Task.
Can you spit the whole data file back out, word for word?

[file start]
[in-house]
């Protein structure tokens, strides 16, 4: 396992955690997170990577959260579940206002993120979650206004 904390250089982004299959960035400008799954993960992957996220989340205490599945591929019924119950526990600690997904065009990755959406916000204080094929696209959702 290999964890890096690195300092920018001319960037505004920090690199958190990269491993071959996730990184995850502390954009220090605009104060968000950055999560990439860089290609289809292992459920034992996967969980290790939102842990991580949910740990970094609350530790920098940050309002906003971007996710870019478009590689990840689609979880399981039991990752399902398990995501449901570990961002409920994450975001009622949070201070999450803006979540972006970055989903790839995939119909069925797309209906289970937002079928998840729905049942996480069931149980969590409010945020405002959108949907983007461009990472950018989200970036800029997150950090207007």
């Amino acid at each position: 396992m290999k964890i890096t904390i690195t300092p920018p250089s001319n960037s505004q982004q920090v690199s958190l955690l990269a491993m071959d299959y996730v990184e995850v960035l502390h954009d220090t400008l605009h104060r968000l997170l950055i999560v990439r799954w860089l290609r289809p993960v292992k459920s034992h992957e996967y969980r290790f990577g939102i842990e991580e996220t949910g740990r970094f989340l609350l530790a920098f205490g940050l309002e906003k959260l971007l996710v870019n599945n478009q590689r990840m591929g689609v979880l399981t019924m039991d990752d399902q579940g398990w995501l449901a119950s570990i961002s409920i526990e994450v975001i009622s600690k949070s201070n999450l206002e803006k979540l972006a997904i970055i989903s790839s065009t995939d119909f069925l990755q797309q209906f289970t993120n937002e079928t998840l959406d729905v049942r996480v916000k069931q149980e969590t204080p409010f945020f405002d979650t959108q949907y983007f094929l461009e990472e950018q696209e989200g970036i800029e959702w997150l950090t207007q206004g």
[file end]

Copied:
[in-house]
């Protein structure tokens, strides 16, 4: 396992955690997170990577959260579940206002993120979650206004 904390250089982004299959960035400008799954993960992957996220989340205490599945591929019924119950526990600690997904065009990755959406916000204080094929696209959702 290999964890890096690195300092920018001319960037505004920090690199958190990269491993071959996730990184995850502390954009220090605009104060968000950055999560990439860089290609289809292992459920034992996967969980290790939102842990991580949910740990970094609350530790920098940050309002906003971007996710870019478009590689990840689609979880399981039991990752399902398990995501449901570990961002409920994450975001009622949070201070999450803006979540972006970055989903790839995939119909069925797309209906289970937002079928998840729905049942996480069931149980969590409010945020405002959108949907983007461009990472950018989200970036800029997150950090207007």
């Amino acid at each position: 396992m290999k964890i890096t904390i690195t300092p920018p250089s001319n960037s505004q982004q920090v690199s958190l955690l990269a491993m071959d299959y996730v990184e995850v960035l502390h954009d220090t400008l605009h104060r968000l997170l950055i999560v990439r799954w860089l290609r289809p993960v292992k459920s034992h992957e996967y969980r290790f990577g939102i842990e991580e996220t949910g740990r970094f989340l609350l530790a920098f205490g940050l309002e906003k959260l971007l996710v870019n599945n478009q590689r990840m591929g689609v979880l399981t019924m039991d990752d399902q579940g398990w995501l449901a119950s570990i961002s409920i526990e994450v975001i009622s600690k949070s201070n999450l206002e803006k979540l972006a997904i970055i989903s790839s065009t995939d119909f069925l990755q797309q209906f289970t993120n937002e079928t998840l959406d729905v049942r996480v916000k069931q149980e969590t204080p409010f945020f405002d979650t959108q949907y983007f094929l461009e990472e950018q696209e989200g970036i800029e959702w997150l950090t207007q206004g």